Sunday, December 21, 2014

Sokushinbutsu 即身仏

Sokushinbutsu is a practice which refers to the further enlightenment of Buddhist monks to the point of death and mummification. This was a self-mummification process which was mainly practiced in Yamagata, Northern Japan between the 11th and 19th century by the members of "Shingon", a Japanese Vajranaya school of Buddhism. This practice was not viewed as an act of suicide by the practitioners, but rather as an act of further enlightenment. Those who succeeded were revered, and those who failed were at least respected for the effort.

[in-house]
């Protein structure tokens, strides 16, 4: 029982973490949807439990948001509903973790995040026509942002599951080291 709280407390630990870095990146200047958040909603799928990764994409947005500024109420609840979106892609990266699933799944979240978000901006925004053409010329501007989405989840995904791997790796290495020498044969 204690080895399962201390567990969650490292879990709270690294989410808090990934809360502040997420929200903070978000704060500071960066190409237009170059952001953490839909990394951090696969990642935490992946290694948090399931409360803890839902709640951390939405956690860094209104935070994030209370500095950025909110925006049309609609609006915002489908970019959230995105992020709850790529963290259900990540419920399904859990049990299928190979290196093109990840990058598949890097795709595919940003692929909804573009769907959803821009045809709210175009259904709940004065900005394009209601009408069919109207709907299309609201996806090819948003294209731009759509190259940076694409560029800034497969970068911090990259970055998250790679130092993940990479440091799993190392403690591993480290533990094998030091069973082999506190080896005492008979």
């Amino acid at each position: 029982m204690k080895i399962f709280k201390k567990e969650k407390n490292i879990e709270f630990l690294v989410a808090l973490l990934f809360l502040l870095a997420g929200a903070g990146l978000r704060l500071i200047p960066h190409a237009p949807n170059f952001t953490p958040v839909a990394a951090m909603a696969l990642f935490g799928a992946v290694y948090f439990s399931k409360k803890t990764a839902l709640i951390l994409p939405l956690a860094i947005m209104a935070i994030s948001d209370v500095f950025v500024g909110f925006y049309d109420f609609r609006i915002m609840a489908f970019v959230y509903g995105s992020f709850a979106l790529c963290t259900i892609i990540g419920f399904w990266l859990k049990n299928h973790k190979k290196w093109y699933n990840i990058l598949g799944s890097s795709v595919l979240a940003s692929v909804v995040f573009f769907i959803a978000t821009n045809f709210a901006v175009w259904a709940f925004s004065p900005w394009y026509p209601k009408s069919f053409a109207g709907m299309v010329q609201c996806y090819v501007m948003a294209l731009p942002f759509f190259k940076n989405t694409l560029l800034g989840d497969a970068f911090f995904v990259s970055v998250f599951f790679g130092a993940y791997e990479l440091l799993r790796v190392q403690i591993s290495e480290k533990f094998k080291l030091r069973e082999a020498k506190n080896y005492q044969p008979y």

It is believed that there are at least a hundred monks who tried the ritual but there are only 24 successful Sokushinbutsu mummification discovered to date. Rumors also spread that the founder of Shingon, Kukai, brought the practice from Tang China as a part of secret tantric practice he learned, and that were later lost in China.

This ritual was satirized in the story "The Destiny that Spanned Two Lifetimes" by Ueda Akinari, in which such a monk was found centuries later and was resuscitated.


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